What is it?
This is a painful, degenerative condition of the shoulder joint whereby the cartilage is worn away over time. The joint surface becomes uneven and new bone can form irregularly (osteophytes) restricting movement of the shoulder.
Why does it occur?
Osteoarthritis can be secondary to ‘wear and tear’ as you get older, but it known to be more common in those who have sustained a previous injury/surgery or conduct activities involving overuse, such as painting or swimming. A subset of patients may suffer from joint degeneration due to rheumatoid arthritis and therefore have an auto-immune element.
What are the symptoms?
Shoulder arthritis is most commonly associated with pain, stiffness and swelling. Some experience a creaking sensation felt within the shoulder when moving and restricted movement.
How is it diagnosed?
Your treating doctor will ask you a series of questions to establish whether you have any risk factors for arthritis and the severity of your symptoms. They will also carry out a detailed examination of your joints. In most cases the diagnosis is confirmed with an x-ray but occasionally further tests or scans may be required.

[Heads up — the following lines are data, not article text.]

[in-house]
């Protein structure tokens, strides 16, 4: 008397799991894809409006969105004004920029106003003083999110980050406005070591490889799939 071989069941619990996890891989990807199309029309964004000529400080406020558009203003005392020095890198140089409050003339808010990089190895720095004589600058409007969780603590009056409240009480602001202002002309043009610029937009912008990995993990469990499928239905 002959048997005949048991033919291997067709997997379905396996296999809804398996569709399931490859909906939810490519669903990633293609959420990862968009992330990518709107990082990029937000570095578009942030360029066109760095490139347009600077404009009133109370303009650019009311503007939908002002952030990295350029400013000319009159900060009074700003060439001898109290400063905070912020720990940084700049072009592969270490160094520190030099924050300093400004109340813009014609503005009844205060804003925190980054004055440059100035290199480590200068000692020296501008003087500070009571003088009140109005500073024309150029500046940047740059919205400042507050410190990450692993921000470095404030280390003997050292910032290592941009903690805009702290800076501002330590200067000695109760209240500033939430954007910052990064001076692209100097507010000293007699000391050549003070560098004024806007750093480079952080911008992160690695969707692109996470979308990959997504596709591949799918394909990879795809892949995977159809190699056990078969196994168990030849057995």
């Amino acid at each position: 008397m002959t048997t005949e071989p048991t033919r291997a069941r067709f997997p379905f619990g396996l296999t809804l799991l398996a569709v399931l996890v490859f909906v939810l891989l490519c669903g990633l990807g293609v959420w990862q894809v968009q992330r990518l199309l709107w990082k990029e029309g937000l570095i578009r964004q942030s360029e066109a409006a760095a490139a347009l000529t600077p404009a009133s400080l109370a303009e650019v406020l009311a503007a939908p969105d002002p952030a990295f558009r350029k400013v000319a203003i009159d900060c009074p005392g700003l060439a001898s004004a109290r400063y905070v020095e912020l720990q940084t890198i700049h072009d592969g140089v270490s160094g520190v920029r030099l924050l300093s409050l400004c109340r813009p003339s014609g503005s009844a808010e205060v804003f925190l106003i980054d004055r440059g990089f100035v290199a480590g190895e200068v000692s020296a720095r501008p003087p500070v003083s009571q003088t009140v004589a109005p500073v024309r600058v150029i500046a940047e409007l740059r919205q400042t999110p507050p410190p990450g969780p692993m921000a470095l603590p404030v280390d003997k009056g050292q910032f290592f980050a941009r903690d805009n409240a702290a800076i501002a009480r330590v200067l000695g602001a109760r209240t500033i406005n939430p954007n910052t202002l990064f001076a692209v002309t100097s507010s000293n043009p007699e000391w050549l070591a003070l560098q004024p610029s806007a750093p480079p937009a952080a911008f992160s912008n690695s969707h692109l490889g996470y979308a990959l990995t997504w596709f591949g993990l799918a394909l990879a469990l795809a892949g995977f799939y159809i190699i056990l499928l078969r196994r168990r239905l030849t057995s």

How is it treated?
The best course of treatment for shoulder osteoarthritis depends on multiple factors including your general health, activity levels and symptom severity. Conservative options should be trialled and exhausted prior to consideration of shoulder joint replacement.
1. Non-surgical treatment
For early or minimally symptomatic osteoarthritis, non-surgical options include lifestyle modification in combination with analgesia. Physiotherapy in the early stages is known to delay the onset and stiffness severity, or failing this steroid injections can be beneficial in reducing inflammation. Alternatively a course of hyaluronic acid injections acts to lubricate and cushion the joint producing an analgesic effect. These options can negate or postpone the need for surgery.
2. Surgical treatment
If non-surgical measures fail surgery is often indicated to relieve pain and improve function. There are several types of shoulder joint replacement but all generally involve an implant made of metal and plastic. The definitive implant will be dependent on how your arthritis has affected you and determined by your consultant. They will discuss all of these options and the risks and benefits of each with you during your consultation.